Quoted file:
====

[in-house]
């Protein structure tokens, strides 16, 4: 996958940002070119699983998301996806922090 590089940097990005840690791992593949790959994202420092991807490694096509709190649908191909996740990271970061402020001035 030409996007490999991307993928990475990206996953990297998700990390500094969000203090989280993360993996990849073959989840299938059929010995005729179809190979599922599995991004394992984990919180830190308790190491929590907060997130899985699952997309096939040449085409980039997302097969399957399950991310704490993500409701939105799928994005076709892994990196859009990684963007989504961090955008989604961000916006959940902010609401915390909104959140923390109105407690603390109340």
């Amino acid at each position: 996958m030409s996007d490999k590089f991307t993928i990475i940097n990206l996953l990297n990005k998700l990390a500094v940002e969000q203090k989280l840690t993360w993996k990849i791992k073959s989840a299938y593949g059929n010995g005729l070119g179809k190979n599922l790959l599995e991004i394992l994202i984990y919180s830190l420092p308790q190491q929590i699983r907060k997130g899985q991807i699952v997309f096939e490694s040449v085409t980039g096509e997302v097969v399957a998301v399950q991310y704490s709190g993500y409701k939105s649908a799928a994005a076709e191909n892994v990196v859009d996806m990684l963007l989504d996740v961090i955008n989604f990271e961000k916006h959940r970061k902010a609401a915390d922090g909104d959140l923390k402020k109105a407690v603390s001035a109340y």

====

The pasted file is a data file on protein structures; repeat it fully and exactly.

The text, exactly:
[in-house]
């Protein structure tokens, strides 16, 4: 996958940002070119699983998301996806922090 590089940097990005840690791992593949790959994202420092991807490694096509709190649908191909996740990271970061402020001035 030409996007490999991307993928990475990206996953990297998700990390500094969000203090989280993360993996990849073959989840299938059929010995005729179809190979599922599995991004394992984990919180830190308790190491929590907060997130899985699952997309096939040449085409980039997302097969399957399950991310704490993500409701939105799928994005076709892994990196859009990684963007989504961090955008989604961000916006959940902010609401915390909104959140923390109105407690603390109340």
């Amino acid at each position: 996958m030409s996007d490999k590089f991307t993928i990475i940097n990206l996953l990297n990005k998700l990390a500094v940002e969000q203090k989280l840690t993360w993996k990849i791992k073959s989840a299938y593949g059929n010995g005729l070119g179809k190979n599922l790959l599995e991004i394992l994202i984990y919180s830190l420092p308790q190491q929590i699983r907060k997130g899985q991807i699952v997309f096939e490694s040449v085409t980039g096509e997302v097969v399957a998301v399950q991310y704490s709190g993500y409701k939105s649908a799928a994005a076709e191909n892994v990196v859009d996806m990684l963007l989504d996740v961090i955008n989604f990271e961000k916006h959940r970061k902010a609401a915390d922090g909104d959140l923390k402020k109105a407690v603390s001035a109340y």